You can’t visit the Vatican and not ask about the Pope, St.Peter’s Basilica, Vatican Library, or Vatican Necropolis. Today’s article is about the Vatican Necropolis, buried deep under the streets of beautiful Rome.
Apart from being a country of throning tourist destination, it’s a place of great religious, historical, and political significance.
History of Rome
Beneath Rome’s cobbled streets lie thousands of years of history.
Archaeologists estimate only 5% of the city’s underground has been fully explored.
Rome’s ground level has risen between 5 and 20 meters since the city was first excavated, indicating different underground layers of ancient social, political, and religious changes throughout the century.
Further excavation will continue to unearth ancient treasures, providing us with a better understanding of the Roman Empire.
With modern technology, it’s relatively common to uncover ancient temples built in honor of the Roman gods, Byzantine remains, or necropolises with Christian and pagan tombs underneath Rome’s churches.
For example, St Peter’s Basilica is where the apostle’s tomb shares a final resting place with hundreds of slaves, wealthy commoners, and ancient pagan buildings.
It’s fascinating that you won’t see a single cross or dove in the tombs (symbols of Christianity founded in the catacombs), rather satyrs and maenads dancing frenetically by Dionysus.
We have to travel back in time before Rome was founded to better understand the Necropolis.
More specifically, we should rewind time and travel to when the Etruscans existed.
The Etruscan civilization occupied a wide area of Italy. Etruscan culture’s earliest findings are from 900 BC.
Their tradition was to bury their dead beyond the city wall, building a necropolis on the closest hill, guarded by the goddess Vatika. The village on the hill was named Vaticum.
With time, the Etruscan civilization fell to the Romans, and Vatican territory became part of Rome’s city.
The area remained mostly intact until Caligula built a circus (later completed by Nero).
Edict of Milan
Between 64 and 67 AD, Nero crucified St.Peter in the same circus and moved his remains to the Necropolis.
During the year 313 AD, Constantine the Great created the Edict of Milan, proclaiming religious tolerance and bringing an end to Christians’ persecution that lasted three centuries.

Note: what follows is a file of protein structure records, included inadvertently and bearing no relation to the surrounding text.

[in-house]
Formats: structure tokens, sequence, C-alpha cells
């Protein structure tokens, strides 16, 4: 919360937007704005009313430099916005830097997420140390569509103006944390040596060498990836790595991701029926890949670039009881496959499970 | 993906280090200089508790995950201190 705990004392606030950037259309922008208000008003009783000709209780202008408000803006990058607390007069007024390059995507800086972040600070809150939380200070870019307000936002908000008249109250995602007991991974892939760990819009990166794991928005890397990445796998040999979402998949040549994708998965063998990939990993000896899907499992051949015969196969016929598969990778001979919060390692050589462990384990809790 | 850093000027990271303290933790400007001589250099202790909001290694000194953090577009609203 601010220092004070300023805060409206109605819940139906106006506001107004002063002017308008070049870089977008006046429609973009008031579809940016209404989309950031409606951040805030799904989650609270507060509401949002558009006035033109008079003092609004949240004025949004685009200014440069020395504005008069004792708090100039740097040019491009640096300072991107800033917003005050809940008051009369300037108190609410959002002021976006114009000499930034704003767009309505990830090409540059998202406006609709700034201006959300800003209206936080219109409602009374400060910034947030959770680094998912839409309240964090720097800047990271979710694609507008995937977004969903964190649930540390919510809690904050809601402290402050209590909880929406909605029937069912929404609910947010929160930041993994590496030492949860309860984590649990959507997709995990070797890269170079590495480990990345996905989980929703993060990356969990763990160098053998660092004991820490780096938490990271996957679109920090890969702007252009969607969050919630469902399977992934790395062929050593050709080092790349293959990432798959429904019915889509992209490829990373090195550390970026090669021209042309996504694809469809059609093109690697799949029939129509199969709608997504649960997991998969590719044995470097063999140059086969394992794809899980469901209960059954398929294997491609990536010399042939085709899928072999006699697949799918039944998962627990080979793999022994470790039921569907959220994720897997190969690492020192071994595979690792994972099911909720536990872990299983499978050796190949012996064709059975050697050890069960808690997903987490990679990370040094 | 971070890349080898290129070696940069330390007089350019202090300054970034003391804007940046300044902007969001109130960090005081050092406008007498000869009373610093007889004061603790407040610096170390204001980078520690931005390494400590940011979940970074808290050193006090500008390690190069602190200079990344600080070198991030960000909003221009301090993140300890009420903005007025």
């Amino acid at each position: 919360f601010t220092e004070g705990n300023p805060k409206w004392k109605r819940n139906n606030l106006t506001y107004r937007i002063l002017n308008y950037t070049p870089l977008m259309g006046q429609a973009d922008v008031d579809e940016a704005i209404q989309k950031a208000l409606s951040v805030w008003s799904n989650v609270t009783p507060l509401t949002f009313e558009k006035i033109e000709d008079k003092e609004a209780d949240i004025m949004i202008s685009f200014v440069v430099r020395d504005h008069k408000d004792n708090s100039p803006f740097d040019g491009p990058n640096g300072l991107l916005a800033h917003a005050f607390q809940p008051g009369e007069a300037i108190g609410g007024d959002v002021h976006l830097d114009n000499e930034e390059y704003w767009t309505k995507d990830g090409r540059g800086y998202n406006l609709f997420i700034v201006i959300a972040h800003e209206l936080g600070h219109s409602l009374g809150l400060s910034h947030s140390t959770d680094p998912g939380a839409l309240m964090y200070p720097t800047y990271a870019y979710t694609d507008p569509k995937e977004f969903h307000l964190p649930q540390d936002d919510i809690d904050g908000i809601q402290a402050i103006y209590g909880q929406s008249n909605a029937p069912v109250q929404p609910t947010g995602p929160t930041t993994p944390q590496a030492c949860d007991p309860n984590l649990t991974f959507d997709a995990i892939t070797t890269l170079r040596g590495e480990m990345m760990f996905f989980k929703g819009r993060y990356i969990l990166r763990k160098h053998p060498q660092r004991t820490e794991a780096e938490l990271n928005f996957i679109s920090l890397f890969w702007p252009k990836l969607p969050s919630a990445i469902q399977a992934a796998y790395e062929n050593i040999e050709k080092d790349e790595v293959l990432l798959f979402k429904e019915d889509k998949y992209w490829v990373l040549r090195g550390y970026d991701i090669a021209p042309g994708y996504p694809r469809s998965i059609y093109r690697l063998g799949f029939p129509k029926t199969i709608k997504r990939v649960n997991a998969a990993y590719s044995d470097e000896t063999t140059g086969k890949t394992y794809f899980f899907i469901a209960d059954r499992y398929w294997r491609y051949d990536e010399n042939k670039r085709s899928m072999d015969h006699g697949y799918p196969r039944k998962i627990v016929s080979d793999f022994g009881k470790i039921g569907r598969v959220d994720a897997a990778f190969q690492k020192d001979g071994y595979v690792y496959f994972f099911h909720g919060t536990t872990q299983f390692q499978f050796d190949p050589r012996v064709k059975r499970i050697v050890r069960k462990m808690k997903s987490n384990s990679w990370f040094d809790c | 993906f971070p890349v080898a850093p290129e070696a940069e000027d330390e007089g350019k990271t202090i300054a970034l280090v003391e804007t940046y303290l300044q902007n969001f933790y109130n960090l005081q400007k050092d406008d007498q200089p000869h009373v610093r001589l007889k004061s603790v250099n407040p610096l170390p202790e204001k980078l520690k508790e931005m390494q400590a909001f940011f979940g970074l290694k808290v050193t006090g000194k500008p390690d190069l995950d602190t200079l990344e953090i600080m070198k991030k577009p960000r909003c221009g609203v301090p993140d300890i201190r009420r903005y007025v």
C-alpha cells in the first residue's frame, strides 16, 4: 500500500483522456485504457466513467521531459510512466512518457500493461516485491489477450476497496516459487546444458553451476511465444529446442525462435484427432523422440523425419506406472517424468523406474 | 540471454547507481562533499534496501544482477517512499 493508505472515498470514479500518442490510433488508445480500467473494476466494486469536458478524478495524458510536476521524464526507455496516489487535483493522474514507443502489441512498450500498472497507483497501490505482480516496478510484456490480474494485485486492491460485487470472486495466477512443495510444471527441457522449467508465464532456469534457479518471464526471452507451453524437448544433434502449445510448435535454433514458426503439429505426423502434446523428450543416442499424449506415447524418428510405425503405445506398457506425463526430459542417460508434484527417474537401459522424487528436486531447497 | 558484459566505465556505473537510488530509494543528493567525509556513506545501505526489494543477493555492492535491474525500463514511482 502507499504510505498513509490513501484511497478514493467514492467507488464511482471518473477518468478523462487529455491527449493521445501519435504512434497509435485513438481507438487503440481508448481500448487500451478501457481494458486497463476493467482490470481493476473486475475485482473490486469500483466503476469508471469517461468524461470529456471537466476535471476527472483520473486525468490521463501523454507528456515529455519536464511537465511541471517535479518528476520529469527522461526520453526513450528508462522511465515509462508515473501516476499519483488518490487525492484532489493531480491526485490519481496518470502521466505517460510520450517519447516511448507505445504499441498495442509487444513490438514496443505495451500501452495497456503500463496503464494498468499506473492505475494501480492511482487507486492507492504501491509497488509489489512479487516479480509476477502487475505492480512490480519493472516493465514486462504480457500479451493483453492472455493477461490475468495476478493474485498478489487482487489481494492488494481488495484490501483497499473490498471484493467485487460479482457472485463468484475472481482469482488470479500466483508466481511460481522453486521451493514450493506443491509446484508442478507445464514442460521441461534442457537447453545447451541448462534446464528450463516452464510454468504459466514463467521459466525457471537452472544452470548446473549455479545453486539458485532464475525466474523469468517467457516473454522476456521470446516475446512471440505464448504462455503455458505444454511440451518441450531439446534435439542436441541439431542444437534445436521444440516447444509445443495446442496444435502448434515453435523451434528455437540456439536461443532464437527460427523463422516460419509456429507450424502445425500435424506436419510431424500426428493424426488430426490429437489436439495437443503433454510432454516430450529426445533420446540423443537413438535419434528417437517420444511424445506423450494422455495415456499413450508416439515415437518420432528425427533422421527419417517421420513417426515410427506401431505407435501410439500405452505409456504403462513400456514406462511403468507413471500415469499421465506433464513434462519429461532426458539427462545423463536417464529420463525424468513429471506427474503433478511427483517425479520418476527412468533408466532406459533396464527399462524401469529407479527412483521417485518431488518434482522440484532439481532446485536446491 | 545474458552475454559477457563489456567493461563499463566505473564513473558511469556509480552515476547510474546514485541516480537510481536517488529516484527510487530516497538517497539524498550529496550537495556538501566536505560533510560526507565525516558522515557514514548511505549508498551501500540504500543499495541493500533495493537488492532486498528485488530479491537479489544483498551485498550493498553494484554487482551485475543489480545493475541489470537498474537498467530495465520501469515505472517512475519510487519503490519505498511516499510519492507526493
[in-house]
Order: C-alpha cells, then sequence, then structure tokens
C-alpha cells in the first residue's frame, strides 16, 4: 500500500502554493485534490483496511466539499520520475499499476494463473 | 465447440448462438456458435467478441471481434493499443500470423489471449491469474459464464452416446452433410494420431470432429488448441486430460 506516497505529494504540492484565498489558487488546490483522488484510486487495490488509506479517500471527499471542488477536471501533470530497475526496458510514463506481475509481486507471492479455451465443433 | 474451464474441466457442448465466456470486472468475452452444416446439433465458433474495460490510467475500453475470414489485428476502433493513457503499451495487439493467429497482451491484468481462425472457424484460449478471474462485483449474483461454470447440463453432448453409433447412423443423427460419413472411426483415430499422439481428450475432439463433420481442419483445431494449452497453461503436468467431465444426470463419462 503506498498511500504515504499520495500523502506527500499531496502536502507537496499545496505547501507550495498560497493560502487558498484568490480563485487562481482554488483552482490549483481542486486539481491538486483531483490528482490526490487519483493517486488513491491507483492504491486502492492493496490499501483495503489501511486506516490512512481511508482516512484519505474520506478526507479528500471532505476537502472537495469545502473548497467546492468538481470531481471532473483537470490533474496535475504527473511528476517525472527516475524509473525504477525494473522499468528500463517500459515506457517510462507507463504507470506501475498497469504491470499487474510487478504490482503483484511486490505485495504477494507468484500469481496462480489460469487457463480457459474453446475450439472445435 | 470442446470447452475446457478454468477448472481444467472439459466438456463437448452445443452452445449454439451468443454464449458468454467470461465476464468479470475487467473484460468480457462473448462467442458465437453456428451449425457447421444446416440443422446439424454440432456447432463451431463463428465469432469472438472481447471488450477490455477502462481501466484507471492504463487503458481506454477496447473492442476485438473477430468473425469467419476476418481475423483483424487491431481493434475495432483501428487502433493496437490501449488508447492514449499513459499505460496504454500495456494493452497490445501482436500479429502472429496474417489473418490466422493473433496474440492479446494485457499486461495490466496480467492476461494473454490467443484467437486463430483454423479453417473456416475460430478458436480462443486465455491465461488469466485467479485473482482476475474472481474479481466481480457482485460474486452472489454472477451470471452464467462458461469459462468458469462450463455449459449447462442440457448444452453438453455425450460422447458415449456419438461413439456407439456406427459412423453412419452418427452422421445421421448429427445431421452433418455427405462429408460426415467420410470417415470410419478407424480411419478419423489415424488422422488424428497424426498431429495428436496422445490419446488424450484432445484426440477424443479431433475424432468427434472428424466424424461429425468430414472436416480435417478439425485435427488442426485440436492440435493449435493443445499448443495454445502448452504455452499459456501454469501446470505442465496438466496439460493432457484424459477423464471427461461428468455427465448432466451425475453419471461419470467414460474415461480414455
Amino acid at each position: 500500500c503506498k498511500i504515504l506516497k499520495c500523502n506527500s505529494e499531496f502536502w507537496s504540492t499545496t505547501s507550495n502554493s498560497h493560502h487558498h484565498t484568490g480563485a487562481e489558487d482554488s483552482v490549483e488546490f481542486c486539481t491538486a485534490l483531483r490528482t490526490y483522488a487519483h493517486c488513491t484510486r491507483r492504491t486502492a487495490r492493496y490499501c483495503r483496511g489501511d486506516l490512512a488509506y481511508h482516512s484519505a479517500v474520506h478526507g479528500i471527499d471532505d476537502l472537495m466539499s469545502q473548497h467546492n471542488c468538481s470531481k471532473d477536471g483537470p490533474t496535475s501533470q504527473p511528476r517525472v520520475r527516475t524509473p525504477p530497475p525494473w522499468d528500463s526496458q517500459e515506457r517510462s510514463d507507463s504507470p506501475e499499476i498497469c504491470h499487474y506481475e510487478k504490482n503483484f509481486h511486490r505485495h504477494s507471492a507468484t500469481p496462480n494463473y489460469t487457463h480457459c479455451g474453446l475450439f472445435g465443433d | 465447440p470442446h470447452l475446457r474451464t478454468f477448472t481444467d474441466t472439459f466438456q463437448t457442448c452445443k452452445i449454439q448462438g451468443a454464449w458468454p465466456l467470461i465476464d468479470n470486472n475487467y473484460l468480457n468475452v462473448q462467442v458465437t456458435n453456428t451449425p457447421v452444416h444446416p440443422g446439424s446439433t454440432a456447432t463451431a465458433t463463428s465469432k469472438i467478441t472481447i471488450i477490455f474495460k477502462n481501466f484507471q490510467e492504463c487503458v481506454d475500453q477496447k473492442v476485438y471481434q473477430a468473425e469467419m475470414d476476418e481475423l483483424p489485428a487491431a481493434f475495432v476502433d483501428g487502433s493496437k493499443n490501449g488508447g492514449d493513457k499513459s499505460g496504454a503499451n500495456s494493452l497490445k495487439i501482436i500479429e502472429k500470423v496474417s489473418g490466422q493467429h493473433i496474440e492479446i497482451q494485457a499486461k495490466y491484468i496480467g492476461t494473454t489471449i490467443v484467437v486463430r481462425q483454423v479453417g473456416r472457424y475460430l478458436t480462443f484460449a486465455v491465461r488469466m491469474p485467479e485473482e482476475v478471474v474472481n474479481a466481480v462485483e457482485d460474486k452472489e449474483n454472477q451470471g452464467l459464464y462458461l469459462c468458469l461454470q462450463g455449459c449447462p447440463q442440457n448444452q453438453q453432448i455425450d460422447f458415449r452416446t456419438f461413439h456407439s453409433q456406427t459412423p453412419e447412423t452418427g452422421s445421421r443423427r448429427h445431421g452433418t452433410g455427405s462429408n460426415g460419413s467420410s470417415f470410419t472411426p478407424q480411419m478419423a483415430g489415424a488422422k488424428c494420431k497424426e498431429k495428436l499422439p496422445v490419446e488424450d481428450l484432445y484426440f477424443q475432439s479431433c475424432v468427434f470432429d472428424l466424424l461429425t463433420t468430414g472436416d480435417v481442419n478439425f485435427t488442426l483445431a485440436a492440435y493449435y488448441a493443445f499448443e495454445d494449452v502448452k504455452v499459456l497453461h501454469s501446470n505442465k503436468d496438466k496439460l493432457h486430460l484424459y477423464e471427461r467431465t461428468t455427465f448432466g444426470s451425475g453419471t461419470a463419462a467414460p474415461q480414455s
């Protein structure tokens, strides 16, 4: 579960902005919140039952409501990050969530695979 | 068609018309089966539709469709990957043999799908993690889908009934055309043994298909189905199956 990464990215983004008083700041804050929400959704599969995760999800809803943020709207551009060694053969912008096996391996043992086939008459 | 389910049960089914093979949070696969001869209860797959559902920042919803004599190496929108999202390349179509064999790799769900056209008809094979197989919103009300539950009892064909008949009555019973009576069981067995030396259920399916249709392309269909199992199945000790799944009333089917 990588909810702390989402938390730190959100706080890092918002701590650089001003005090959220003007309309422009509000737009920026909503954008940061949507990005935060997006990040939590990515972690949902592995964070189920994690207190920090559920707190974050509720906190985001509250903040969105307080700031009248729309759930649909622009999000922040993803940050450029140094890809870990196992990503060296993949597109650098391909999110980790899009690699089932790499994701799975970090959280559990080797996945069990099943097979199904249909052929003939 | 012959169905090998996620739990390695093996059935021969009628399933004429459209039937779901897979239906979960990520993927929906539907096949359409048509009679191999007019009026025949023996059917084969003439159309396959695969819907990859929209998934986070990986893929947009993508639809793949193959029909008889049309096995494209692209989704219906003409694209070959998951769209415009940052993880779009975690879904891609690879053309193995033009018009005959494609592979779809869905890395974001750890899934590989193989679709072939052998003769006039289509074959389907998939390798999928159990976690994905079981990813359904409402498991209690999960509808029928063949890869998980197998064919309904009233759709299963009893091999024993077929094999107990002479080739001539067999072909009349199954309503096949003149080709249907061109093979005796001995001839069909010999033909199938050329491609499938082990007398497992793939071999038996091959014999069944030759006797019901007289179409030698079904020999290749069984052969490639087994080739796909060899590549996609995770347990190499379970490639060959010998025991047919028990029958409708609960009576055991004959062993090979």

As a sign of tolerance and understanding, he built St. Peter’s Basilica.
During construction, the old Necropolis was excavated and left beneath floor level, where hundreds of funeral chambers are buried until this day.
The construction took 30 years, and the new Basilica soon became the venue for papal coronations, famous St.Peter’s Basilica.
Catacombs of St Peter’s Basilica
St. Peter’s Basilica was built by Pope Julius II. He started the building project in 1506, but he didn’t live long enough to see the Basilica’s construction come to an end. More then a century was needed to finish the Basilica.
The Decoration of the dome was the most impressive artwork of old artists, including Alberti, Raphael, Bramante, Michelangelo, and Bernini.
In the 20th century, excavation took place again, trying to locate the apostle’s remainings.
The Vatican Necropolis is located in the deepest layer, stretching 5 to 12 meters from the surface.
The Vatican grottoes (small picturesque caves) were found during excavation, located in the upper layer, 3 meters below the surface.
The caves were built to satisfy the Pope’s wishes who wanted to be laid next to the apostle St.Peter.
The excavation work below the Vatican has revealed a total of 22 mausoleums.
Stretching within 100-meters, they are connected by a central passage and decorated with mosaic, paintings, and ancient sarcophagi.
Hidding centuries of history, Rome brings together a mysterious and marvelous combination of religions and traditions.
Bones and ashes can rest in peace with Christian iconographies.
Evidence of St.Peter existence
A decade after the excavations began, the pieces of the puzzle started to come together. Beneath the papal altar is the Trophy of Gaius, the first primitive chapel raised over the apostle’s tomb after his death.
This, in turn, is surrounded by the protective Red Wall built-in 145 AD. Another wall, known as Wall G, was built in the year 250 to provide construction stability.
Various inscriptions were found there, and everything suggested that this was a highly revered site. However, there was no trace of Peter’s remains in the chapel’s burial niche.
The answer didn’t come until the discovery of a marble niche in Wall G. The evidence suggested that Constantine the Great had moved the remains from the first niche to the new church in the 4th century.
It wasn’t until 1952 that a fragment of the Red Wall provided definitive evidence. The description in Greek lettering reads: ‘Peter is inside.’
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